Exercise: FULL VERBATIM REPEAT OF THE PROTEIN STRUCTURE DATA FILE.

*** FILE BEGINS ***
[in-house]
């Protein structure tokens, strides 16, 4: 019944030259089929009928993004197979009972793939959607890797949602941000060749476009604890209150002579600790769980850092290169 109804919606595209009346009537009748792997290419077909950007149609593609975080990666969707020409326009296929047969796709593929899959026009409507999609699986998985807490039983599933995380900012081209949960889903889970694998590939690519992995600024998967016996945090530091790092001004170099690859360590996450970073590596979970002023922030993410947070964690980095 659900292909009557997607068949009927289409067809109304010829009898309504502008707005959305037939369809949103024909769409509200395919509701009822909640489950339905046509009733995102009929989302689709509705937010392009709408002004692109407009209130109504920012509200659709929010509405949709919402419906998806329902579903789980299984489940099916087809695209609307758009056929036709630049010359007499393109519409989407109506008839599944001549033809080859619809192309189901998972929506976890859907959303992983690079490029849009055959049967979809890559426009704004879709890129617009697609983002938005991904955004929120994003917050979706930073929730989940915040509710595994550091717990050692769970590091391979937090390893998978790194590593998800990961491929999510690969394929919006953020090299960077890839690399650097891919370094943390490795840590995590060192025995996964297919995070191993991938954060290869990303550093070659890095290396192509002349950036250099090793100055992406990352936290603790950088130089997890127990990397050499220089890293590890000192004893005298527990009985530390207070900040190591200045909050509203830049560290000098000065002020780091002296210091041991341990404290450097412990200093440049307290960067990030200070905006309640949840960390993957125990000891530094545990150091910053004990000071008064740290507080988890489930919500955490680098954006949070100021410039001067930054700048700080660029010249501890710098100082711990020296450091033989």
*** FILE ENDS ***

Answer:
[in-house]
């Protein structure tokens, strides 16, 4: 019944030259089929009928993004197979009972793939959607890797949602941000060749476009604890209150002579600790769980850092290169 109804919606595209009346009537009748792997290419077909950007149609593609975080990666969707020409326009296929047969796709593929899959026009409507999609699986998985807490039983599933995380900012081209949960889903889970694998590939690519992995600024998967016996945090530091790092001004170099690859360590996450970073590596979970002023922030993410947070964690980095 659900292909009557997607068949009927289409067809109304010829009898309504502008707005959305037939369809949103024909769409509200395919509701009822909640489950339905046509009733995102009929989302689709509705937010392009709408002004692109407009209130109504920012509200659709929010509405949709919402419906998806329902579903789980299984489940099916087809695209609307758009056929036709630049010359007499393109519409989407109506008839599944001549033809080859619809192309189901998972929506976890859907959303992983690079490029849009055959049967979809890559426009704004879709890129617009697609983002938005991904955004929120994003917050979706930073929730989940915040509710595994550091717990050692769970590091391979937090390893998978790194590593998800990961491929999510690969394929919006953020090299960077890839690399650097891919370094943390490795840590995590060192025995996964297919995070191993991938954060290869990303550093070659890095290396192509002349950036250099090793100055992406990352936290603790950088130089997890127990990397050499220089890293590890000192004893005298527990009985530390207070900040190591200045909050509203830049560290000098000065002020780091002296210091041991341990404290450097412990200093440049307290960067990030200070905006309640949840960390993957125990000891530094545990150091910053004990000071008064740290507080988890489930919500955490680098954006949070100021410039001067930054700048700080660029010249501890710098100082711990020296450091033989």